GATINEAU, QC (December 8, 2015) – Anishinabek Nation Grand Council Chief Patrick Madahbee applauds the federal government’s announcement of an inquiry into murdered and missing Indigenous women and girls in Canada.
“An inquiry will bring some closure for families of our murdered and missing indigenous women and girls,” says Grand Council Chief Madahbee. “It will also show that racism is alive and well in Canada. Solutions need to be brought forward and we believe that public education and education in schools is one of the answers to this problem.”
The Union of Ontario Indians has already had several public education initiatives in the areas of Indian Residential Schools and the events surrounding Ipperwash.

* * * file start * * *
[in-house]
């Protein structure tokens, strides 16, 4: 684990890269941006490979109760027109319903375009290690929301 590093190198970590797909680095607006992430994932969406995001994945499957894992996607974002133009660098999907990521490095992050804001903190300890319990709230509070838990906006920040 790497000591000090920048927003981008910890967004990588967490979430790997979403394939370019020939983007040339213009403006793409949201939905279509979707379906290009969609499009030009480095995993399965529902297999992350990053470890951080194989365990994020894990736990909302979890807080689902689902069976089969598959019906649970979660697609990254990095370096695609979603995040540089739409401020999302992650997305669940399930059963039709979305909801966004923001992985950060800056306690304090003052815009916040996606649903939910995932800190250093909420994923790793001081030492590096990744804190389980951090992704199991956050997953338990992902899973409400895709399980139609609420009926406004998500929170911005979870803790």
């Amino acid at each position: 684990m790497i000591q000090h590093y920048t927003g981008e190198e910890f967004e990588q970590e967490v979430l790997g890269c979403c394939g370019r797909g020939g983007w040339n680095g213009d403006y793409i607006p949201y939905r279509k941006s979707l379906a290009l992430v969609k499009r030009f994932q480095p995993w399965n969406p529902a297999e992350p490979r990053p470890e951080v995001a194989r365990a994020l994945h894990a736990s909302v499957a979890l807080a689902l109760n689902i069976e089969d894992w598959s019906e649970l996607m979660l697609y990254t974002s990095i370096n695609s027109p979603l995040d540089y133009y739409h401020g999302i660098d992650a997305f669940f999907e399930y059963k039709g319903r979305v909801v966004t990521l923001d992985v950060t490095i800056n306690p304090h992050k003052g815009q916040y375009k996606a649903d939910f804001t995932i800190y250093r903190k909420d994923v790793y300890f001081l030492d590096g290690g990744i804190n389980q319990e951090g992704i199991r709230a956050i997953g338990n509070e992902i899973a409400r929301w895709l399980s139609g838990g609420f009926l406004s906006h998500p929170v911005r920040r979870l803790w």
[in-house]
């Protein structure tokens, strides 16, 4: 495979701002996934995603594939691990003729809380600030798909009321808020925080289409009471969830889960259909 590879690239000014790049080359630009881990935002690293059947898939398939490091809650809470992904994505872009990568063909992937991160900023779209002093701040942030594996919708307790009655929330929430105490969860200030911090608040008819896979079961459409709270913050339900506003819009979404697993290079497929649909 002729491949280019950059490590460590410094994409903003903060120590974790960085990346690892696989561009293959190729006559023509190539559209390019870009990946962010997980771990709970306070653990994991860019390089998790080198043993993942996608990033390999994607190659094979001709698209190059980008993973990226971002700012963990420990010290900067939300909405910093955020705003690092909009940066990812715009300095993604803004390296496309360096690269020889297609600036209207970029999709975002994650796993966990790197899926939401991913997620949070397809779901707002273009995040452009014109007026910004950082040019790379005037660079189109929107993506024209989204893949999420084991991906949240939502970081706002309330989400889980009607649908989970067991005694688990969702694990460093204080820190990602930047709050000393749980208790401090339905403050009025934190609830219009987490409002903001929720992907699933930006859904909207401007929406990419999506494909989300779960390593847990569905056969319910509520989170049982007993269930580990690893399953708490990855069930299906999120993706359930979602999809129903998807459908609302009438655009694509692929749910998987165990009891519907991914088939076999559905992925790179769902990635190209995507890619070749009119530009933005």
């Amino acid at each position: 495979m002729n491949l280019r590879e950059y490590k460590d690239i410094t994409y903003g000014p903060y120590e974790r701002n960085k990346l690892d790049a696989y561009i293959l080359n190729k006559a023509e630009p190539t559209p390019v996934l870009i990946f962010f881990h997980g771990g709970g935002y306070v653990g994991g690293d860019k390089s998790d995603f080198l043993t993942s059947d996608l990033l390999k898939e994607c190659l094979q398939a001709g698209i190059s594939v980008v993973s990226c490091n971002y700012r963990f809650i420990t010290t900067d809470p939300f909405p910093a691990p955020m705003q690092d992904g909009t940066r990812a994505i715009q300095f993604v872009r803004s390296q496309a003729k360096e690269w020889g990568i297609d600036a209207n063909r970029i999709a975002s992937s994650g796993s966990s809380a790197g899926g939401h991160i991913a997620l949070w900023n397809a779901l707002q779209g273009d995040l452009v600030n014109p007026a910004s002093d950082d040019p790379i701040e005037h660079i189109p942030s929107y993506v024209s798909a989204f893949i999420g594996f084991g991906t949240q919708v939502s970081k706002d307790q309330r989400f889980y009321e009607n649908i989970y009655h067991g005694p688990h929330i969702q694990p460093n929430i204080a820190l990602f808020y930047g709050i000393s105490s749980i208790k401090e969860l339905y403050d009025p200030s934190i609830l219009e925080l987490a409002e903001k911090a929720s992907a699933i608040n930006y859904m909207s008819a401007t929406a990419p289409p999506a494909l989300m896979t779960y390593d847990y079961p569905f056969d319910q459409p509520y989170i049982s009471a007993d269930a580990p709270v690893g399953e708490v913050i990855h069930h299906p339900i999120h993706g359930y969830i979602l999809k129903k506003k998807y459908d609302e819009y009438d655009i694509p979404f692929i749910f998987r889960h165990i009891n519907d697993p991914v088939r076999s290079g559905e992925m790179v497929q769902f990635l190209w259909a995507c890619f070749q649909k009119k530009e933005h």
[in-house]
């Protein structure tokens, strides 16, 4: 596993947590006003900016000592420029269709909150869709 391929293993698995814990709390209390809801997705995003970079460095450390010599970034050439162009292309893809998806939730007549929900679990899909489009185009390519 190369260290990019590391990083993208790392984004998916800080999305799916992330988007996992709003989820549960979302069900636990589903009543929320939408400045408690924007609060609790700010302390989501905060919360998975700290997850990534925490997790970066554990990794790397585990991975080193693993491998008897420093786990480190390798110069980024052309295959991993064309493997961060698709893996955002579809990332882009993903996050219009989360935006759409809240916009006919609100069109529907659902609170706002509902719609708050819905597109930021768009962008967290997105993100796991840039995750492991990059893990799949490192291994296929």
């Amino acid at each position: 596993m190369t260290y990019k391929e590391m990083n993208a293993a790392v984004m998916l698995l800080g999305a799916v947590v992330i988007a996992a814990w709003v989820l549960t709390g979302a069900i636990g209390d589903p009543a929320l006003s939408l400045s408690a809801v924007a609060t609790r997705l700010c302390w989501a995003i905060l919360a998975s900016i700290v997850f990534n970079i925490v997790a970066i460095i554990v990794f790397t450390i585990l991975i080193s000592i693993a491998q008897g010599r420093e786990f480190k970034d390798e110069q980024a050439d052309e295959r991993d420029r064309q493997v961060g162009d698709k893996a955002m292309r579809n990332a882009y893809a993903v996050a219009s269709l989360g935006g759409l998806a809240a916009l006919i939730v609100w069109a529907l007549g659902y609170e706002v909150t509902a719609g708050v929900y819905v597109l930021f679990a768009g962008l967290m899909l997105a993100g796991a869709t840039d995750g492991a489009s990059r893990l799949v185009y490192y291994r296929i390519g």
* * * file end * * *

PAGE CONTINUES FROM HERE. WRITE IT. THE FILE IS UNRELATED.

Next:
“We have produced books, videos and booklets on events that have happened in our history,” says Madahbee. “We aren’t waiting for anyone else to teach our history, we went ahead and did it ourselves.”
Earlier this year, the Union of Ontario Indians Policy and Communications Department created the “We are all Treaty People” teachers kit that ties the Ontario curriculum to our history and the treaty relationship.
“Educational resources like the teachers kit that bring about the discussion of the treaty relationship at an early age,” says Madahbee. “We are in the process of translating this resource into French, as well as producing a secondary school teachers resource that will talk about the relationship between Indigenous Peoples in Canada and settlers. We believe by having these conversations at an early age will help eliminate racism and give all Canadians a better understanding of First Nations issues.”